Two-Step Ebola Vaccine Strategy Works in Early Trial
But one expert says two shots might be hard to give in an outbreak setting
By Dennis Thompson
TUESDAY, April 19, 2016 (HealthDay News) -- A new two-step Ebola vaccine strategy has shown some promise in early clinical trials.
The trials involved two candidate Ebola vaccines that were given to volunteers in separate shots, the researchers said. One vaccine was provided first as a "primer" shot, and the second was given as a "booster."
The winning combo was a "primer" shot of a genetically engineered cold virus (AD-26), followed by a "booster" shot of a similarly altered smallpox virus (MVA), according to the report.
In both cases, the viruses had been altered to include genetic material from Ebola, so any immune response to the vaccine could theoretically promote immunity to Ebola, the study authors explained.
An immune response was observed after primary immunization with the AD-26 vaccine, and boosting with the MVA resulted in sustained elevation of specific immunity to Ebola, the researchers found.
Further, neither vaccine caused any serious adverse events in the 87 people, aged 18 to 50, who volunteered for the phase 1 clinical trial.
The findings were published April 19 in the Journal of the American Medical Association.
The recent West African outbreak of Ebola, the largest in history, killed more than 11,000 people and infected more than 28,000, according to the U.S. Centers for Disease Control and Prevention.
Ebola expert Dr. Lee Norman, chief medical officer for the University of Kansas Hospital, said it's good that researchers are investigating different ways of delivering vaccines for the deadly virus.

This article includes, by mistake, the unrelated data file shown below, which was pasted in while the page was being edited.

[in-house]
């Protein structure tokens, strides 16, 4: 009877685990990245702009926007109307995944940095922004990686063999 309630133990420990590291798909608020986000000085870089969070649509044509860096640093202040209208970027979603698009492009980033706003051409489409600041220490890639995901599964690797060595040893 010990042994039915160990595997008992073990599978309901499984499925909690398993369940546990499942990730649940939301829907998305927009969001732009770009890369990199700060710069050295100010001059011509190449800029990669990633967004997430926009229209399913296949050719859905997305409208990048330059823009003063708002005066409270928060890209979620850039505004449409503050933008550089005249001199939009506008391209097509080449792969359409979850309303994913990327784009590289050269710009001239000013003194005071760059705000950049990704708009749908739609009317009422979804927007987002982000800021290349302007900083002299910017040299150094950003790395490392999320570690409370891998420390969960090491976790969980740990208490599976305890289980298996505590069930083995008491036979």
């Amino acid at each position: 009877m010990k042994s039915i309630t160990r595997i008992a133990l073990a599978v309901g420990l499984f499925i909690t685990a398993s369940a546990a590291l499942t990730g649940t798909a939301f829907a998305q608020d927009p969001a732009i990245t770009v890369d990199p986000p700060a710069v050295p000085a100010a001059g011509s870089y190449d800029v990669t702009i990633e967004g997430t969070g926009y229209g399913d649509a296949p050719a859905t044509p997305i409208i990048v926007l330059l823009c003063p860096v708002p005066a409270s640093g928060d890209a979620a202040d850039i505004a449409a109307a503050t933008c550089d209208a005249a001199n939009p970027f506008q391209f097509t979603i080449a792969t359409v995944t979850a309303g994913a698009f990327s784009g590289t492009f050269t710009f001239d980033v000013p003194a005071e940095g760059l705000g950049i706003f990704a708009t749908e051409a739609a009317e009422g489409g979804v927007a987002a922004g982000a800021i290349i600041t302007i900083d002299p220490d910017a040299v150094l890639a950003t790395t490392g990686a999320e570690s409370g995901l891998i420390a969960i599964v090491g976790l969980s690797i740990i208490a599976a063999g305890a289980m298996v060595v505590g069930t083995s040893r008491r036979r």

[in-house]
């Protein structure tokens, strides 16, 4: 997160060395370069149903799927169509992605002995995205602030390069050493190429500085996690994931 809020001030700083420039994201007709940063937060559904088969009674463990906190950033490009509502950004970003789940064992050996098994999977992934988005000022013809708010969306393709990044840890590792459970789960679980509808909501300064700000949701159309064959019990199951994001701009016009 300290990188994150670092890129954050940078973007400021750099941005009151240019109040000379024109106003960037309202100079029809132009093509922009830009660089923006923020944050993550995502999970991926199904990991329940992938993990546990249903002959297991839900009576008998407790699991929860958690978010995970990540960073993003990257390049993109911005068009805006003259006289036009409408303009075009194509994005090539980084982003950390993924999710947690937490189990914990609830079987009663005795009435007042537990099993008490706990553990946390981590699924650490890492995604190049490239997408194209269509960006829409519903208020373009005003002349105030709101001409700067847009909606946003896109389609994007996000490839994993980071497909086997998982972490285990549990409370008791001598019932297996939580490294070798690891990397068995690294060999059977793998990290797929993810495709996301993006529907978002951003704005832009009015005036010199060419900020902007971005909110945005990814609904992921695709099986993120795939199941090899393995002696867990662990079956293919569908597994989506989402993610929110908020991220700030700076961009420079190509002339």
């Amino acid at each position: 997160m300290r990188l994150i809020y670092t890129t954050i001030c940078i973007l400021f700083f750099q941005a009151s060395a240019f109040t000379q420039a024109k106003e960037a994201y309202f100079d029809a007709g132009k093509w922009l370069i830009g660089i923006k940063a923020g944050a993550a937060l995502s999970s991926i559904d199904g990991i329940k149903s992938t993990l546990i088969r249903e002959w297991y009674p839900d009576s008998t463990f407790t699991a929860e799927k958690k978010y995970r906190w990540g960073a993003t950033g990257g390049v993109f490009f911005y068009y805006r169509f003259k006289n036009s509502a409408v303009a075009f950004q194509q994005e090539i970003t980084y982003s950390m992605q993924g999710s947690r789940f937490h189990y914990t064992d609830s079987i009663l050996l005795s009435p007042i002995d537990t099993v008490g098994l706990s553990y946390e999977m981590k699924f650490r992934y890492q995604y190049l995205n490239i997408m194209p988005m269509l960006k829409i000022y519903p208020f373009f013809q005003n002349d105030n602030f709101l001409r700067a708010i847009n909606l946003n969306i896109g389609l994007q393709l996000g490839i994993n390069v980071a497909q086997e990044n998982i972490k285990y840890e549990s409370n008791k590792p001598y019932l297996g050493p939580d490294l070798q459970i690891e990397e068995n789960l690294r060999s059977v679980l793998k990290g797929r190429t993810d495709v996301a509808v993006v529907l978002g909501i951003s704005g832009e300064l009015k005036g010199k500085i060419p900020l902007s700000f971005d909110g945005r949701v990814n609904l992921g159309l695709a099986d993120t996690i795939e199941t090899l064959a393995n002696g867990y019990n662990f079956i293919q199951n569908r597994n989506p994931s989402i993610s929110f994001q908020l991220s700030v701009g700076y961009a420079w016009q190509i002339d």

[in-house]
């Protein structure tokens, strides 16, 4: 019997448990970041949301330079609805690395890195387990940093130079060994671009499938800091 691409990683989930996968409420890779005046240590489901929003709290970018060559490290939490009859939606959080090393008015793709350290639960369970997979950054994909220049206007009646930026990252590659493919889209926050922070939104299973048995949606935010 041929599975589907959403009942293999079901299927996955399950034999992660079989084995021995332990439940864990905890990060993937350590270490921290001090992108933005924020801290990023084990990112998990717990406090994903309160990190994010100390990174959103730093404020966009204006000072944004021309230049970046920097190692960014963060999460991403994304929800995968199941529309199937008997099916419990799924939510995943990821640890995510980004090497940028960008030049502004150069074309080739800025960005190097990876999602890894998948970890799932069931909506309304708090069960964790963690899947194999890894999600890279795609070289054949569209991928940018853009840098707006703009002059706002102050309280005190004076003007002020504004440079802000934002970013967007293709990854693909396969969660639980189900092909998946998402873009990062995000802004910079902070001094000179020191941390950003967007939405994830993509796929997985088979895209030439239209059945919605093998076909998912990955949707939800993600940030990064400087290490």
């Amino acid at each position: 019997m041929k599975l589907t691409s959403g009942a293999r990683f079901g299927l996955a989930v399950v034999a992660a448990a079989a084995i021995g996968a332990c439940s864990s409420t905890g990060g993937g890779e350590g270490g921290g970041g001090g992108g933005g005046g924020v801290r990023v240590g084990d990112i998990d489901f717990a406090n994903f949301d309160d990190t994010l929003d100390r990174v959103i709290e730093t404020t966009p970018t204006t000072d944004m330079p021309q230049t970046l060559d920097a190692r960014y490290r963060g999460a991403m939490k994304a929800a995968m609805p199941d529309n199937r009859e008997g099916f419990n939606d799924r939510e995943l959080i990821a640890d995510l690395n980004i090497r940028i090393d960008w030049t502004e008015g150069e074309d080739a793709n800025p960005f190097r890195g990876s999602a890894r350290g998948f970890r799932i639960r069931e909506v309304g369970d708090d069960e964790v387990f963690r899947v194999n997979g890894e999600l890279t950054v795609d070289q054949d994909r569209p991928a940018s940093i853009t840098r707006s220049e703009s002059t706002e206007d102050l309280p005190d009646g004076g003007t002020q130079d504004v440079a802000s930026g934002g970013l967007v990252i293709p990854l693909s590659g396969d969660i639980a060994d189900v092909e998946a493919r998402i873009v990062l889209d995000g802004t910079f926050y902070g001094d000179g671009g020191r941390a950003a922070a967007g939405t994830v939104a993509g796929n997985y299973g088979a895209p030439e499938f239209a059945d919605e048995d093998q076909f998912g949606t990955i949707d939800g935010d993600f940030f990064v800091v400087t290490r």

"The delivery method, if it is successful, is really an important building block for a successful vaccine," Norman said. "We have to remind ourselves that phase 1 trials are typically more about safety than about effectiveness. It isn't typically the goal of a phase 1 trial to emphasize effectiveness."
Dr. Amesh Adalja, a senior associate at the UPMC Center for Health Security in Baltimore, agreed.
"Since the West African Ebola outbreak, many different vaccine approaches have flourished, and with several promising candidate vaccines the manner in which future Ebola outbreaks will be managed will be dramatically improved," Adalja said.
"Future studies will be needed to compare approaches and determine which are the most effective, but each new vaccine approach is a welcome tool the world did not have when the West African outbreak began," he added.
However, another Ebola expert questioned how useful a two-step vaccine would prove during a rapidly spreading outbreak.
"In a real-world scenario, you don't really have time for a prime/boost," explained Thomas Geisbert, a professor of microbiology and immunology at the University of Texas Medical Branch. "You really need a single injection that's fast-acting and works quickly."
Geisbert also said that in this clinical trial, people were provided the needed "booster" shot either 28 or 56 days after receiving the "primer" vaccine.
"You don't have that kind of time in an outbreak," he said. "You need something that's works in a week or two."
Worse, 40 percent to 60 percent of people in sub-Saharan Africa have low to moderate immunity against AD-26, according to the researchers. "That could definitely interfere with the effectiveness of the vaccine," Geisbert said.
Other vaccines are further along in the clinical trial process and have shown much more promise, particularly rival American and Canadian vaccines that were tested in Africa at the height of the Ebola outbreak, Geisbert said.
Despite these drawbacks, Norman said the results from this early trial will give Ebola vaccine hunters some valuable data.
"We have to remind ourselves that scientific discovery is not usually one study and an 'aha' moment where all questions are answered. Everything builds on everything else," Norman said. "We don't have anything now that's commercially available. The way I see it, let's keep working at it."
For more on Ebola, visit the U.S. Centers for Disease Control and Prevention.
SOURCES: Lee Norman, M.D., chief medical officer, University of Kansas Hospital, Kansas City; Amesh Adalja, M.D., senior associate, UPMC Center for Health Security, Baltimore; Thomas Geisbert, Ph.D., professor, microbiology and immunology, University of Texas Medical Branch, Galveston, Texas; April 19, 2016, Journal of the American Medical Association
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